Sunday, February 20, 2011

William Lygon, 7th Earl Beauchamp

William Lygon, 7th Earl Beauchamp born 20 February 1872 (d. 1938)

William Lygon, 7th Earl Beauchamp KG, KCMG, PC, British politician, succeeded his father as Earl Beauchamp in 1891, and was mayor of Worcester at age 23. A progressive in his ideas, he was surprised to be offered the post of Governor of New South Wales in May 1899. Though good at the job, he was unpopular in the colony, and Beauchamp returned to Britain in 1900, where he joined the Liberal Party.

Beauchamp was Lord Steward of the Household to King Edward VII and was made a Privy Counsellor in 1906. He served in the Liberal Government as Lord President of the Council from June to November 1910, First Commissioner of Works from 1910 to 1914, Lord President again from 1914 to 1915, and was Liberal Leader in the House of Lords from 1924, supporting the failing party with his substantial fortune.

Beauchamp was made Lord Lieutenant of Gloucestershire in 1911, carried the Sword of State at the coronation of King George V, was made Lord Warden of the Cinque Ports in 1913 and a Knight of the Garter in 1914.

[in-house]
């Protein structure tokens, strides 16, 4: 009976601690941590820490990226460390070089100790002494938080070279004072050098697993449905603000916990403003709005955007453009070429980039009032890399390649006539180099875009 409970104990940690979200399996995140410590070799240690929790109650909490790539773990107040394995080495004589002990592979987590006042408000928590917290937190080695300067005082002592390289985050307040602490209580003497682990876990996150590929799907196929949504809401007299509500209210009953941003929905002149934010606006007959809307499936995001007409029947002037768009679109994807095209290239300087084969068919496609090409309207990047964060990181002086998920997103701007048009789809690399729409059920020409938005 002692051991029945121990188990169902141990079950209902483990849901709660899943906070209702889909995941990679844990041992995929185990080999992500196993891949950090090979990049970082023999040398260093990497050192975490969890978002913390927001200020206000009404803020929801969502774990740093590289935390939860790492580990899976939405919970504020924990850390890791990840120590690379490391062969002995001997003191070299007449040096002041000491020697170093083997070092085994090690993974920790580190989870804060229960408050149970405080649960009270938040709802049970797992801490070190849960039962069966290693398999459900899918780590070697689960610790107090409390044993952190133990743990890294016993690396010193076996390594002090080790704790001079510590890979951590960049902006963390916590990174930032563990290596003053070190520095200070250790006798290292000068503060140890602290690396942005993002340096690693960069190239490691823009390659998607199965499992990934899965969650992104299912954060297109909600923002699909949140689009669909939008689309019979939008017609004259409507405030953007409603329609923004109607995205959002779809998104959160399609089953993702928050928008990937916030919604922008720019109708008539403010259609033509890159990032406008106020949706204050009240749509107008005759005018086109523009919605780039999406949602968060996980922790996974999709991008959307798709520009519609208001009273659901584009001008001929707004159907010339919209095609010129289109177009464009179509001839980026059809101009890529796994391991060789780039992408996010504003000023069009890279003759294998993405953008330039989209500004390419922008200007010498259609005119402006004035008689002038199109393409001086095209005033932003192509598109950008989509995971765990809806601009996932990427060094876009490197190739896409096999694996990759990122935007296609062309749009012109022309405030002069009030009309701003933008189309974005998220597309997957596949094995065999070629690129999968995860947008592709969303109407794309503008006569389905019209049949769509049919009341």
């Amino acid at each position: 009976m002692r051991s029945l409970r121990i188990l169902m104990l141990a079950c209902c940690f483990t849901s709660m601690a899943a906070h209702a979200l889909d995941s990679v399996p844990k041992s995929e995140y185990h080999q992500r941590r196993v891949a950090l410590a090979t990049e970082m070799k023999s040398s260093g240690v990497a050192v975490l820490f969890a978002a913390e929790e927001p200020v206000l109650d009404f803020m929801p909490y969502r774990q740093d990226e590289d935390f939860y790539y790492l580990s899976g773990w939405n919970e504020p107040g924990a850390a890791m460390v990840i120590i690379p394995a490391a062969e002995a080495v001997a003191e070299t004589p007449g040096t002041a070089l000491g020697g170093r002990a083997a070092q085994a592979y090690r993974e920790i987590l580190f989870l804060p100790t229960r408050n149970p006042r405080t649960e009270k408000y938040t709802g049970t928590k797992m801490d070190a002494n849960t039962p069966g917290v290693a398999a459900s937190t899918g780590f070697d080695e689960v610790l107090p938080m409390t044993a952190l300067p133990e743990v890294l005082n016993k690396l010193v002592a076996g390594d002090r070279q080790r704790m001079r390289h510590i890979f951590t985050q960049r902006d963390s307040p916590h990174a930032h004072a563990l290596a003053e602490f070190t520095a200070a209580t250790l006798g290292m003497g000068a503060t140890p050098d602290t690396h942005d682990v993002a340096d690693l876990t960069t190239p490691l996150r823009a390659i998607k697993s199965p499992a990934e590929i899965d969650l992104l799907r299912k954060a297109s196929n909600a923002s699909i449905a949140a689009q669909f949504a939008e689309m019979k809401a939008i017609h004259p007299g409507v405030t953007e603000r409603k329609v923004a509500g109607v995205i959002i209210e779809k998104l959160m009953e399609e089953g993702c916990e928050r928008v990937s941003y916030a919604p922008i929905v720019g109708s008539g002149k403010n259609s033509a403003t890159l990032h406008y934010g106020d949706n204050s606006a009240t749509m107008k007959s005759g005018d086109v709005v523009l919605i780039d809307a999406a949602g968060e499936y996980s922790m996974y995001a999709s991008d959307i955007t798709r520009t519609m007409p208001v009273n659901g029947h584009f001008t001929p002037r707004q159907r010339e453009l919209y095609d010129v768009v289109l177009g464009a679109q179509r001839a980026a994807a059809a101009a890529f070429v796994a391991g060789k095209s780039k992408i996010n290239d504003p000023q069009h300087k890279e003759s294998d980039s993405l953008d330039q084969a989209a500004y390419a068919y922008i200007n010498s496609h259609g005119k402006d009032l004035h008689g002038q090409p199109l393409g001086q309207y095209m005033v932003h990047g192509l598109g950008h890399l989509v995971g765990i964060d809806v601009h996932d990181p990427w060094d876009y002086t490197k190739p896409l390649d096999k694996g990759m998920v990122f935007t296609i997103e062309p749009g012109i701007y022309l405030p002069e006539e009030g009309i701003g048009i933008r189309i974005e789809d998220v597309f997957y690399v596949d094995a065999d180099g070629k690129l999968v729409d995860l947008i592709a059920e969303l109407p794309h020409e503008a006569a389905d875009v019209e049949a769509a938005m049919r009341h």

He was also Chancellor of London University, a Six Master (Governor of RGS Worcester) and Captain of the Honourable Corps of Gentlemen-at-Arms.

In 1931, he was 'outed' as homosexual (despite his 7 children) to the King and Queen by his violently-Tory brother-in-law, the Duke of Westminster, who hoped to ruin the Liberal Party through Beauchamp. Homosexuality was a criminal offence at the time, and the King was horrified, infamously observing, 'I thought men like that shot themselves'.

To those in the know Beachamp was notorious for his weakness for footmen, and his children would warn their male friends to lock their doors at night if they stayed at Madresfield, the family estate. His second son, Hugh Lygon, was a close friend, probably a lover, of Evelyn Waugh, and is generally accepted to be one of the main inspirations for Sebastian Flyte in Waugh's novel Brideshead Revisited.

There was no public scandal, but Lord Beauchamp resigned all his offices, except Lord Warden of the Cinque Ports, and went into exile on the Continent. He died of cancer in New York City, aged 66.

Lord Beauchamp is generally supposed to have been the model for Lord Marchmain (who was also outed by his brother-in-law) in Brideshead Revisited.

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